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The Loser: A Novel Paperback – October 17, 2006
Four girls on a trip to Paris suddenly find themselves in a high-stakes game of Truth or Dare that spirals out of control. Learn More
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Bernhard fans will recognize the restrained rant, the execution of an idea carried to a logical, caustic extreme. The rant creates, of the novel, a grand philosophical speculation: What is devotion to one's art? What is it to truly understand one's art and to not misuse one's gift? And, alas, The Loser can also be read as the profound consequence of perfectionism, whereby all efforts to create or execute anything of note are squashed in the critical mind's ruthless self-scrutiny. The narrator works, for example, on his Glenn Gould essay for nine years, grateful, in the end, that he has published nothing. "How good it is that none of these imperfect, incomplete works has ever appeared, I thought, had I published them.... [T]oday I would be the unhappiest person imaginable, confronted daily with disastrous works crying out with errors, imprecision, carelessness, amateurishness." The one regenerative act seems to be that of self-destruction. Destruction, indeed, becomes the flip side of perfectionist rigor. Thomas Bernhard (1931-89) was his own unique genius and in The Loser, one of his most acclaimed novels, he creates a chilling portrait of tragic compulsion, teasing and testing our assumptions human behavior. --Hollis Giamatteo --This text refers to an out of print or unavailable edition of this title.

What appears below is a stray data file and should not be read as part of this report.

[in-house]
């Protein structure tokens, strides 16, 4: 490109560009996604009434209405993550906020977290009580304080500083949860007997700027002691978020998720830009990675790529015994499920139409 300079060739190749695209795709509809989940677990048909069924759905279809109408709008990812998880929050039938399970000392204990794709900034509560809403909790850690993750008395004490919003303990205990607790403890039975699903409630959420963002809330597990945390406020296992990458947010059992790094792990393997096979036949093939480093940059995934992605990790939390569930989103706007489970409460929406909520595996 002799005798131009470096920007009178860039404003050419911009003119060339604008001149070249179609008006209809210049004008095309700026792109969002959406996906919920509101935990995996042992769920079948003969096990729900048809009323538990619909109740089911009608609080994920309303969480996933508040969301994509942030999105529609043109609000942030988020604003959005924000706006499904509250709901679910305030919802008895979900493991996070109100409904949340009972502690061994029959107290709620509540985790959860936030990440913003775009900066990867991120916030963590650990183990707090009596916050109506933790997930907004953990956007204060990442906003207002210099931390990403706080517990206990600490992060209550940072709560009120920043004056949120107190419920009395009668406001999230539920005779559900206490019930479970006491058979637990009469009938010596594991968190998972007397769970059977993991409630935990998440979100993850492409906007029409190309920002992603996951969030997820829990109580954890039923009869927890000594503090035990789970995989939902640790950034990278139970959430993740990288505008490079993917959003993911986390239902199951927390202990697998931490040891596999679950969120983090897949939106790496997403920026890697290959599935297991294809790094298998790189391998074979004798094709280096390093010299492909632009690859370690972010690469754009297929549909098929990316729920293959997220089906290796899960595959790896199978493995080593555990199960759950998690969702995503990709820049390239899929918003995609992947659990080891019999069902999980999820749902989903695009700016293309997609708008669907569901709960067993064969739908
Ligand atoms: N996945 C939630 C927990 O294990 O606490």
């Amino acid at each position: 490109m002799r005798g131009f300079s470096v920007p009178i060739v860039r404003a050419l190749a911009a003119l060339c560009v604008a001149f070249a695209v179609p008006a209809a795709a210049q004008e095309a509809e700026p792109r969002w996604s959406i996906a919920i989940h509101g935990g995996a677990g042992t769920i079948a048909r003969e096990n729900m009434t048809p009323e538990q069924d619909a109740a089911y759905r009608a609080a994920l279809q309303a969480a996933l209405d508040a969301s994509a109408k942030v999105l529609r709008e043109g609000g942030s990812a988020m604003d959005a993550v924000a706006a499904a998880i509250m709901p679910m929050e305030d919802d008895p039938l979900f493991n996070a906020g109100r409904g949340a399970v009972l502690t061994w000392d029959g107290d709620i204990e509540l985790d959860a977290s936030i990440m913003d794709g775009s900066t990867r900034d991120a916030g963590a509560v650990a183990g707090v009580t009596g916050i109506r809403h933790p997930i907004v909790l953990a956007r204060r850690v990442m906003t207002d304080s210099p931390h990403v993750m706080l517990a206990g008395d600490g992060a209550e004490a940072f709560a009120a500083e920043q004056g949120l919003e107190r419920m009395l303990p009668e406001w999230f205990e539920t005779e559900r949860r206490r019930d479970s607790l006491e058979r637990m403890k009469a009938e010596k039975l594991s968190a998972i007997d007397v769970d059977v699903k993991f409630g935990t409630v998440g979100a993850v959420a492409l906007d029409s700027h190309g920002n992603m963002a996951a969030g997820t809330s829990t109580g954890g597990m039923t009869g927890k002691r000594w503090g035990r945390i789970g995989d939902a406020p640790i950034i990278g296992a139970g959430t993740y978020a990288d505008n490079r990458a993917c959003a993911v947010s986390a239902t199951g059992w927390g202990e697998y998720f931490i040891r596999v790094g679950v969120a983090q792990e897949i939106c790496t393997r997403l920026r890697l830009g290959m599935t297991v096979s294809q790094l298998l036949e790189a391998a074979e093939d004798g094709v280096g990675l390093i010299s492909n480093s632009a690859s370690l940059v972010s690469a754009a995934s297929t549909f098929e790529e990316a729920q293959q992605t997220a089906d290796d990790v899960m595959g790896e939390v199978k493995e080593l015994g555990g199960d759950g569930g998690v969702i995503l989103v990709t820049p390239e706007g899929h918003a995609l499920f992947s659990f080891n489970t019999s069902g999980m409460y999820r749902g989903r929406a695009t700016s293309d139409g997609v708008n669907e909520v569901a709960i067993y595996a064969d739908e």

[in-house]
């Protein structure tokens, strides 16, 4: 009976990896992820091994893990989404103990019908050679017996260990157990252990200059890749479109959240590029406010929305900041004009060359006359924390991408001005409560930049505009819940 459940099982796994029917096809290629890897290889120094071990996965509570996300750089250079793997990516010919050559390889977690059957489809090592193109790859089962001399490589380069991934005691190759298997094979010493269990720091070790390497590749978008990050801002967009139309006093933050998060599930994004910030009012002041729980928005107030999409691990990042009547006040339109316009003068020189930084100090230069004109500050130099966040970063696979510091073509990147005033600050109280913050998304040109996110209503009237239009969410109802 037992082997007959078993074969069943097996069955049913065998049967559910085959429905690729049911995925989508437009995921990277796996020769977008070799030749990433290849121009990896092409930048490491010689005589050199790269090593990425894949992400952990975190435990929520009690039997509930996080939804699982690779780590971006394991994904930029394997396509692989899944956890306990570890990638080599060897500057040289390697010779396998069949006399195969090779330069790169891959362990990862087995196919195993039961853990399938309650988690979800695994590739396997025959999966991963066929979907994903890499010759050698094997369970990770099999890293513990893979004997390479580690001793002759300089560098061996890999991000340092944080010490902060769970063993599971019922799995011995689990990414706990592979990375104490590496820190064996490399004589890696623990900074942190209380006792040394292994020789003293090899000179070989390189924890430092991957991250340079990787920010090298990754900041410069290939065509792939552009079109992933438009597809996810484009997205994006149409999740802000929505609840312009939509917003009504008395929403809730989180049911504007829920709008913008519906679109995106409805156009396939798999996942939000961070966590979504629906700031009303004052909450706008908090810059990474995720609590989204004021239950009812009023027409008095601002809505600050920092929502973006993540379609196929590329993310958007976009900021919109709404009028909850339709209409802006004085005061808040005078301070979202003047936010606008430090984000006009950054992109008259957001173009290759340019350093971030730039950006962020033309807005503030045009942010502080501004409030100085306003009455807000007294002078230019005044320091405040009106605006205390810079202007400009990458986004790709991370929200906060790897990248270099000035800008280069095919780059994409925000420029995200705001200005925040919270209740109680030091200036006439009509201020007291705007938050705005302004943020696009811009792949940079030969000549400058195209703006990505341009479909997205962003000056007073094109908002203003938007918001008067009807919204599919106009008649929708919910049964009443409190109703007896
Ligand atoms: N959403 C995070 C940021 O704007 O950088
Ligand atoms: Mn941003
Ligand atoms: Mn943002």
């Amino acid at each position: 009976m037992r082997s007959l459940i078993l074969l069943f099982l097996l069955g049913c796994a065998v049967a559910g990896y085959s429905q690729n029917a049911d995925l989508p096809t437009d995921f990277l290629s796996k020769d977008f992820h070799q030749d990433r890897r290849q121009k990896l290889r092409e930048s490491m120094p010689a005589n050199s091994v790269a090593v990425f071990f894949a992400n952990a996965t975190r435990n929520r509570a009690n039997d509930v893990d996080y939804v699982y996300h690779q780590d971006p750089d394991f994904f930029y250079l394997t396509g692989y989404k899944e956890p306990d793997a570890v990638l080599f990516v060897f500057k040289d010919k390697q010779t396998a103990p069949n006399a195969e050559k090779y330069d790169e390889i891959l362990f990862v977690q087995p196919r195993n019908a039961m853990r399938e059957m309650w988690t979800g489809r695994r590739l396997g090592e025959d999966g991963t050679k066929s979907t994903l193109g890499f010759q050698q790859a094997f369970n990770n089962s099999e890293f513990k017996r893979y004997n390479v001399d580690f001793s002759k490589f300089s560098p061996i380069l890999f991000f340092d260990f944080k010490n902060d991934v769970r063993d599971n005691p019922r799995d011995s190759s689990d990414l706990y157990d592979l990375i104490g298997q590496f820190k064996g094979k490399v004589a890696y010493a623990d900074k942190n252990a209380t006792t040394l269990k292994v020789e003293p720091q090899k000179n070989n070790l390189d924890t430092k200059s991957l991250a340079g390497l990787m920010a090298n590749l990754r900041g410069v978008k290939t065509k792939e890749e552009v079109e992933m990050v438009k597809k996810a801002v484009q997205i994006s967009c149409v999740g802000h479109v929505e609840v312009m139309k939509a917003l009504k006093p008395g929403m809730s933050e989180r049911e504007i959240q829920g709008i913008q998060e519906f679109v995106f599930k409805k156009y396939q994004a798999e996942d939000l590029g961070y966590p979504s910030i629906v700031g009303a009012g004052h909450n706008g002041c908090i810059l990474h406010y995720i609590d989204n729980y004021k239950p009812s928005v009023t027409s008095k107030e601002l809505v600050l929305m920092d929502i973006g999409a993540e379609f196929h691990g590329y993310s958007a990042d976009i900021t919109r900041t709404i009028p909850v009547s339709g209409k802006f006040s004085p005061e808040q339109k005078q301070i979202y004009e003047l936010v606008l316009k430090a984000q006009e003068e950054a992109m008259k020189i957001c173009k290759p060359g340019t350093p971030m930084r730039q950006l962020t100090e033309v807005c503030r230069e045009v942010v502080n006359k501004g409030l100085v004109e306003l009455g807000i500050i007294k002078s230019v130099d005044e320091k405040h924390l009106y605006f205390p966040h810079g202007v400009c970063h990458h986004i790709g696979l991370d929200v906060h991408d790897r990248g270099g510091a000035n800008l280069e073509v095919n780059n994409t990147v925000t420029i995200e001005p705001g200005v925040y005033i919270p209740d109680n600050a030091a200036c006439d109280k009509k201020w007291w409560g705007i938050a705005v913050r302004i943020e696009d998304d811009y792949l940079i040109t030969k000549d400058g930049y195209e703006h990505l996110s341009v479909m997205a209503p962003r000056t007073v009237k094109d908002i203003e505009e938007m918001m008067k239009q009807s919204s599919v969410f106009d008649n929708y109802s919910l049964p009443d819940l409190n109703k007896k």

From Publishers Weekly
Copyright 1993 Reed Business Information, Inc. --This text refers to an out of print or unavailable edition of this title.
Top Customer Reviews
If "Gargoyles" were a boxing match instead of a book and Bernhard a fighter you could say he came out swinging hard at the opening bell and faded away in the middle rounds...only to come back stronger than ever to knock you out cold in the end. The minimal plot describes a son who, having returned from university for the weekend, accompanies his physician father on his daily rounds through the countryside. The day starts offs with a brutal murder at a local inn and ends with a visit to a mad prince holed up in his mountain estate. In between, father and son check in on a variety of patients--each one of them a "gargoyle," a human grotesque, suffering from one or another of the awful maladies of existence. Hemmed in by illness, grief, loneliness, age, hopelessness, these poor souls are a parade of human misery, the victims of the horrors that flesh is heir to.
The son is the ostensible narrator of these events, but Bernhard has him take a primarily background role, letting the patients and their grim circumstances speak for themselves. This technique culminates in the final one hundred or so pages of *Gargoyles* which are mainly the text of an extended monologue by the novel's most intriguing character: the prince of a large and decaying estate who is clearly on the verge of the sort of insanity that may be the clearest wisdom of all.Read more ›